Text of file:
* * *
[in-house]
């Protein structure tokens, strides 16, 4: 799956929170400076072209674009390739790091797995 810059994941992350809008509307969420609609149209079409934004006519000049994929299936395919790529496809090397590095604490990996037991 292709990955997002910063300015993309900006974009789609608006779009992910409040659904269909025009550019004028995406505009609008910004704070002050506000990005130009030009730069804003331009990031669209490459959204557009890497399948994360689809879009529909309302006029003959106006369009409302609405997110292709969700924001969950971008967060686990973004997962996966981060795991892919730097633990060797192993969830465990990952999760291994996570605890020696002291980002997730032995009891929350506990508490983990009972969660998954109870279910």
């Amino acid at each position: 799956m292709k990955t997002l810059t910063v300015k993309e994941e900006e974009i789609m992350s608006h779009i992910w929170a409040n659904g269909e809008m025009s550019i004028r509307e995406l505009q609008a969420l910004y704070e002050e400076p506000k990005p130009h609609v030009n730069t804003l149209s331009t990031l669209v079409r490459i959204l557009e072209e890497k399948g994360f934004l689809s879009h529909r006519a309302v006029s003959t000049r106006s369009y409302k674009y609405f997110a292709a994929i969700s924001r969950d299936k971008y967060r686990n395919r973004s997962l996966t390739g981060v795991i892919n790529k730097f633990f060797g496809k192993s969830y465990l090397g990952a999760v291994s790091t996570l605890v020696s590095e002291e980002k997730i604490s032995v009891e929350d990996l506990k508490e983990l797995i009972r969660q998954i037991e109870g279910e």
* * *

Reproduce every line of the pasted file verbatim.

[in-house]
């Protein structure tokens, strides 16, 4: 799956929170400076072209674009390739790091797995 810059994941992350809008509307969420609609149209079409934004006519000049994929299936395919790529496809090397590095604490990996037991 292709990955997002910063300015993309900006974009789609608006779009992910409040659904269909025009550019004028995406505009609008910004704070002050506000990005130009030009730069804003331009990031669209490459959204557009890497399948994360689809879009529909309302006029003959106006369009409302609405997110292709969700924001969950971008967060686990973004997962996966981060795991892919730097633990060797192993969830465990990952999760291994996570605890020696002291980002997730032995009891929350506990508490983990009972969660998954109870279910």
């Amino acid at each position: 799956m292709k990955t997002l810059t910063v300015k993309e994941e900006e974009i789609m992350s608006h779009i992910w929170a409040n659904g269909e809008m025009s550019i004028r509307e995406l505009q609008a969420l910004y704070e002050e400076p506000k990005p130009h609609v030009n730069t804003l149209s331009t990031l669209v079409r490459i959204l557009e072209e890497k399948g994360f934004l689809s879009h529909r006519a309302v006029s003959t000049r106006s369009y409302k674009y609405f997110a292709a994929i969700s924001r969950d299936k971008y967060r686990n395919r973004s997962l996966t390739g981060v795991i892919n790529k730097f633990f060797g496809k192993s969830y465990l090397g990952a999760v291994s790091t996570l605890v020696s590095e002291e980002k997730i604490s032995v009891e929350d990996l506990k508490e983990l797995i009972r969660q998954i037991e109870g279910e």